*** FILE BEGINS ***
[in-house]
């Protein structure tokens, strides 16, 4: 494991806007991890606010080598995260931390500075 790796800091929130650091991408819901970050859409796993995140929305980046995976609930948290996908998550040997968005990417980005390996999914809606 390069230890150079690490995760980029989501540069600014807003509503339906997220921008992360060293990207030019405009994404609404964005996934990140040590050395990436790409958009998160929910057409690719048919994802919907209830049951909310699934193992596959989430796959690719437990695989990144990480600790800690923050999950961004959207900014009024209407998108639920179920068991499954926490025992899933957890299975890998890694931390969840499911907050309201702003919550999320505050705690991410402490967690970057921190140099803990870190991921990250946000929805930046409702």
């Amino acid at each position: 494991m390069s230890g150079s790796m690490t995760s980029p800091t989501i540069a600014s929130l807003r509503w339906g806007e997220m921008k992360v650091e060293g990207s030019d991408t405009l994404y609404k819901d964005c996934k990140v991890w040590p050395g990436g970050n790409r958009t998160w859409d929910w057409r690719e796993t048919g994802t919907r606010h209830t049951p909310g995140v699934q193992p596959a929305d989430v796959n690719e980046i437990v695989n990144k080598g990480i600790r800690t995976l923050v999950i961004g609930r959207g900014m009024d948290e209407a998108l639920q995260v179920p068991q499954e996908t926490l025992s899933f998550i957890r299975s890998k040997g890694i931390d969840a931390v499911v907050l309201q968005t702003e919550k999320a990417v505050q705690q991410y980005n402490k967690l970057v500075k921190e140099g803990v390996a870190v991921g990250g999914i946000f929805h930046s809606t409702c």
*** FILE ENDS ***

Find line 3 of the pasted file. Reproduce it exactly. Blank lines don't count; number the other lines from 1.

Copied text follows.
């Amino acid at each position: 494991m390069s230890g150079s790796m690490t995760s980029p800091t989501i540069a600014s929130l807003r509503w339906g806007e997220m921008k992360v650091e060293g990207s030019d991408t405009l994404y609404k819901d964005c996934k990140v991890w040590p050395g990436g970050n790409r958009t998160w859409d929910w057409r690719e796993t048919g994802t919907r606010h209830t049951p909310g995140v699934q193992p596959a929305d989430v796959n690719e980046i437990v695989n990144k080598g990480i600790r800690t995976l923050v999950i961004g609930r959207g900014m009024d948290e209407a998108l639920q995260v179920p068991q499954e996908t926490l025992s899933f998550i957890r299975s890998k040997g890694i931390d969840a931390v499911v907050l309201q968005t702003e919550k999320a990417v505050q705690q991410y980005n402490k967690l970057v500075k921190e140099g803990v390996a870190v991921g990250g999914i946000f929805h930046s809606t409702c």